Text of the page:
Advancements in Fleet Technology and Mobility

The EV initiative began with a corporate commitment for 100% company-owned zero-emissions vehicles by 2021. We purchased our first corporate EV and put the roadmap in place to meet the zero-emission commitment. Simultaneously, we installed 20 charging stations at the corporate HQ in Alpharetta, Ga. in conjunction with Tesla and the local utilities. This was just the beginning of the U.S. transformation to EV.

Where will it go? Concepts will continue to evolve. The future will present even more advancements, challenges, and a continued requirement to leave the "we have always done it that way" mentality at the front door. In 2017 everyone was speaking of mobility, car-sharing, ride-hailing, subscription services today the conversation now includes distracted driving, the U.S. EV infrastructure, the autonomous vehicles introduction and acceptance, artificial intelligence, electric scooter safety, how does this all affect the eco-footprint, and how will all of this work within the construct of fleet management. 

Climate change is a reality that affects our families and future generations. Major cities in Europe are banning internal combustion engine (ICE) vehicles; more than 20 new EVs will be introduced in 2019 and over $250 billion has been earmarked to battery technology.

This is not without challenges in the U.S., which has experienced a slower acceptance level than in Europe and Asia. The logistics of charging stations is beginning to move from the whiteboard to reality with municipalities, shopping plazas and airports installing chargers. Every OEM is focused on EV. The industry has a responsibility to support zero emissions vehicles.There are also tremendous advances in ride-hailing, car-sharing, subscriptions, scooters, motorized bikes; the entire landscape has changed with BlaBla, Car2Go, Didi, Fair, Free2Move, Getaround, GETT, Lyft, Turo, Uber, and ZipCar, to name just a few.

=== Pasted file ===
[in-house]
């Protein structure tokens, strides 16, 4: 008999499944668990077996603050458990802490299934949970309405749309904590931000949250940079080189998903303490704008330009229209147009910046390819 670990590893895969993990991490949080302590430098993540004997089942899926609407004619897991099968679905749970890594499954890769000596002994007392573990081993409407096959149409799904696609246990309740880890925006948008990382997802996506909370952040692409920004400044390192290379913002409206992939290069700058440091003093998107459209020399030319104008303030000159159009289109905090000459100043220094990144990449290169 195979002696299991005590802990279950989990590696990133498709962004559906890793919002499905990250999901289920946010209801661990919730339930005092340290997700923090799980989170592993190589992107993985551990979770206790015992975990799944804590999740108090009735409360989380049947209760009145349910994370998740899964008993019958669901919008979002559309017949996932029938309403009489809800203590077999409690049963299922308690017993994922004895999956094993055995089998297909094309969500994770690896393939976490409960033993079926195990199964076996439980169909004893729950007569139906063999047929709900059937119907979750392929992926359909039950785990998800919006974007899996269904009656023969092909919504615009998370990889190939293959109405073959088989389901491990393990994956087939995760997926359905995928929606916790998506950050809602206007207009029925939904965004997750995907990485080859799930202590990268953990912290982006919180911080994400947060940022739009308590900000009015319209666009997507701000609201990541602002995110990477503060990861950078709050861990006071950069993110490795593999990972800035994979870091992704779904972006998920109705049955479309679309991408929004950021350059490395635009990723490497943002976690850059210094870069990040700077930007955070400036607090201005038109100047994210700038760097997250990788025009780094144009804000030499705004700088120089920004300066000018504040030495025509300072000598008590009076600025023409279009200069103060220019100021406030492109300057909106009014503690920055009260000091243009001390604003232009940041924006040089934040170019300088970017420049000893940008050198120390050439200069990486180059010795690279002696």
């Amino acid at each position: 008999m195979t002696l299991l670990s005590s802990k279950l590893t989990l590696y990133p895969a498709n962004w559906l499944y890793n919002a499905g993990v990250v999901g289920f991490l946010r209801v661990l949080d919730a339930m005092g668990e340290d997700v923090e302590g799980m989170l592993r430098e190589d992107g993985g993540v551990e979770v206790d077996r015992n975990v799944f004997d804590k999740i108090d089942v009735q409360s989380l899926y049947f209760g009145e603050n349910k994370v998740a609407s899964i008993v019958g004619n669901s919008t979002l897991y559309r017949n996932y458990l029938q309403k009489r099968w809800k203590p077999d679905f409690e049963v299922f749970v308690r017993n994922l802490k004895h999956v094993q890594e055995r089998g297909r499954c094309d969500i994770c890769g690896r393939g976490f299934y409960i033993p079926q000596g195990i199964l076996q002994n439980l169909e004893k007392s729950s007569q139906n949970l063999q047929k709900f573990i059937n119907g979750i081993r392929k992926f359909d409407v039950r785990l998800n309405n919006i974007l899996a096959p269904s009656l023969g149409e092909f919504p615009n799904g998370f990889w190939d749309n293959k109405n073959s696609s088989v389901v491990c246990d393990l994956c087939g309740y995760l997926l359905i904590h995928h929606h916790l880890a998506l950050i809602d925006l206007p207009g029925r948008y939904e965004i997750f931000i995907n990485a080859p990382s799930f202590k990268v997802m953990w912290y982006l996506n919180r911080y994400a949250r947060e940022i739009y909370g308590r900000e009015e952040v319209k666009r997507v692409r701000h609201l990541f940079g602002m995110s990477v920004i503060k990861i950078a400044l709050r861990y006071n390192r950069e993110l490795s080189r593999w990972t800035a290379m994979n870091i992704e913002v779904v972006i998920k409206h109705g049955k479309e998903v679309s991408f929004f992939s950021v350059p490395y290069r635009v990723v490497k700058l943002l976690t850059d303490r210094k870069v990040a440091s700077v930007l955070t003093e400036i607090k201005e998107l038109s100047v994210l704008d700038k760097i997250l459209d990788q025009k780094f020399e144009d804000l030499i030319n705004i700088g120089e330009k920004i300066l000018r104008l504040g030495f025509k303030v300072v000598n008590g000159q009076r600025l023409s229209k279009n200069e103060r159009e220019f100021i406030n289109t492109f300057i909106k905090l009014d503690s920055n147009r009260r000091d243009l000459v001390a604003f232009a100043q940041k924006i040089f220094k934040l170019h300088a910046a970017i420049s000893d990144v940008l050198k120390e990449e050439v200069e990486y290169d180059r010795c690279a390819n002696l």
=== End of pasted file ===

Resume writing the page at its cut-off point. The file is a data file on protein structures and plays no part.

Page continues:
It has changed the dynamics, and with it, some pushback has been received from cities and consumers. Upcoming generations view movement differently, view ownership differently and view life-events differently, as all generations have done. The shared economy will continue to evolve. The integration of fleet management with these technologies will be a challenge from a cost and HR perspective.

Driver safety has always been a passion of mine. With all of the advancements in technology, rampant distracted driving continues to plague society. Less than 20 states ban handheld cell phone use, Montana allows texting and driving, and localities have taken a proactive position of passing stricter laws than their respective state. Driving fatalities continue to rise, while distracted driver incidents have leveled-off, albeit at a much too high a rate. We must address this crisis.

With the improvements of GPS to monitor the location of the vehicle and new products to measure the actions of the driver, corporate policy must find a balance between the right to know versus the right to privacy in company-owned vehicles.

The vehicle is a corporate asset, hurtling down the road with the potential to injure passengers and innocent bystanders in a split second. We must protect all parties. As employees have adapted to policies surrounding their corporate computers; their acceptance for both driver and vehicle oversight is mandatory to make our roads safer. The future will continue to present advancements and challenges.

The fleet industry always addresses these in a responsible and proactive manner, and it will in the future. I will be offering additional views in the upcoming months on many of these issues and continue to push for greater transparency, safety and a better environment for drivers, fleet managers and corporate stakeholders.

About the Author: Jeff Schlesinger is an expert in offering go-to-market, transformation, turnaround, and growth strategies to companies in varied industries. He can be reached at [email protected]